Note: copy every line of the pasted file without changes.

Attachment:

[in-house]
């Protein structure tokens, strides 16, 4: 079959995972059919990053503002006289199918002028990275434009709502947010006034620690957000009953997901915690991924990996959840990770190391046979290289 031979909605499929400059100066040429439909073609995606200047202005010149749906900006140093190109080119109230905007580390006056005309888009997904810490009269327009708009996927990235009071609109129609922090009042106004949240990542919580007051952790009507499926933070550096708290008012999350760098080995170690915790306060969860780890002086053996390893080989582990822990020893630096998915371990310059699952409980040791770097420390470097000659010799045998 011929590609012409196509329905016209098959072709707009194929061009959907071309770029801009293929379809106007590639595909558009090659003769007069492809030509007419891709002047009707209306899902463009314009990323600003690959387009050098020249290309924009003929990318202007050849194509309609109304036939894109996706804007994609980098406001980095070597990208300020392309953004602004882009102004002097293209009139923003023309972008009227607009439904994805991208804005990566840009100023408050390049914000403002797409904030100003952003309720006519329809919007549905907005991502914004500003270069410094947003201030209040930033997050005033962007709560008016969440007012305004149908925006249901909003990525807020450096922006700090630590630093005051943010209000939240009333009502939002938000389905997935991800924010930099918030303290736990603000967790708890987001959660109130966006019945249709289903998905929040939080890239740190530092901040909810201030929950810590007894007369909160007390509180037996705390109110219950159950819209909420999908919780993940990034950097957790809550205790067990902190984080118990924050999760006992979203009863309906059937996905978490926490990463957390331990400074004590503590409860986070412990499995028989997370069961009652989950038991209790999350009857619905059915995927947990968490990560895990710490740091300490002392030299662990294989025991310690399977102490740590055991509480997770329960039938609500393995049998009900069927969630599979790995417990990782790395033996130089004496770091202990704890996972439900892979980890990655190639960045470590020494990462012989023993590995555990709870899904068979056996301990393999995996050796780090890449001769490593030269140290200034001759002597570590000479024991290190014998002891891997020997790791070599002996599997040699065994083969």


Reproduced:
[in-house]
């Protein structure tokens, strides 16, 4: 079959995972059919990053503002006289199918002028990275434009709502947010006034620690957000009953997901915690991924990996959840990770190391046979290289 031979909605499929400059100066040429439909073609995606200047202005010149749906900006140093190109080119109230905007580390006056005309888009997904810490009269327009708009996927990235009071609109129609922090009042106004949240990542919580007051952790009507499926933070550096708290008012999350760098080995170690915790306060969860780890002086053996390893080989582990822990020893630096998915371990310059699952409980040791770097420390470097000659010799045998 011929590609012409196509329905016209098959072709707009194929061009959907071309770029801009293929379809106007590639595909558009090659003769007069492809030509007419891709002047009707209306899902463009314009990323600003690959387009050098020249290309924009003929990318202007050849194509309609109304036939894109996706804007994609980098406001980095070597990208300020392309953004602004882009102004002097293209009139923003023309972008009227607009439904994805991208804005990566840009100023408050390049914000403002797409904030100003952003309720006519329809919007549905907005991502914004500003270069410094947003201030209040930033997050005033962007709560008016969440007012305004149908925006249901909003990525807020450096922006700090630590630093005051943010209000939240009333009502939002938000389905997935991800924010930099918030303290736990603000967790708890987001959660109130966006019945249709289903998905929040939080890239740190530092901040909810201030929950810590007894007369909160007390509180037996705390109110219950159950819209909420999908919780993940990034950097957790809550205790067990902190984080118990924050999760006992979203009863309906059937996905978490926490990463957390331990400074004590503590409860986070412990499995028989997370069961009652989950038991209790999350009857619905059915995927947990968490990560895990710490740091300490002392030299662990294989025991310690399977102490740590055991509480997770329960039938609500393995049998009900069927969630599979790995417990990782790395033996130089004496770091202990704890996972439900892979980890990655190639960045470590020494990462012989023993590995555990709870899904068979056996301990393999995996050796780090890449001769490593030269140290200034001759002597570590000479024991290190014998002891891997020997790791070599002996599997040699065994083969």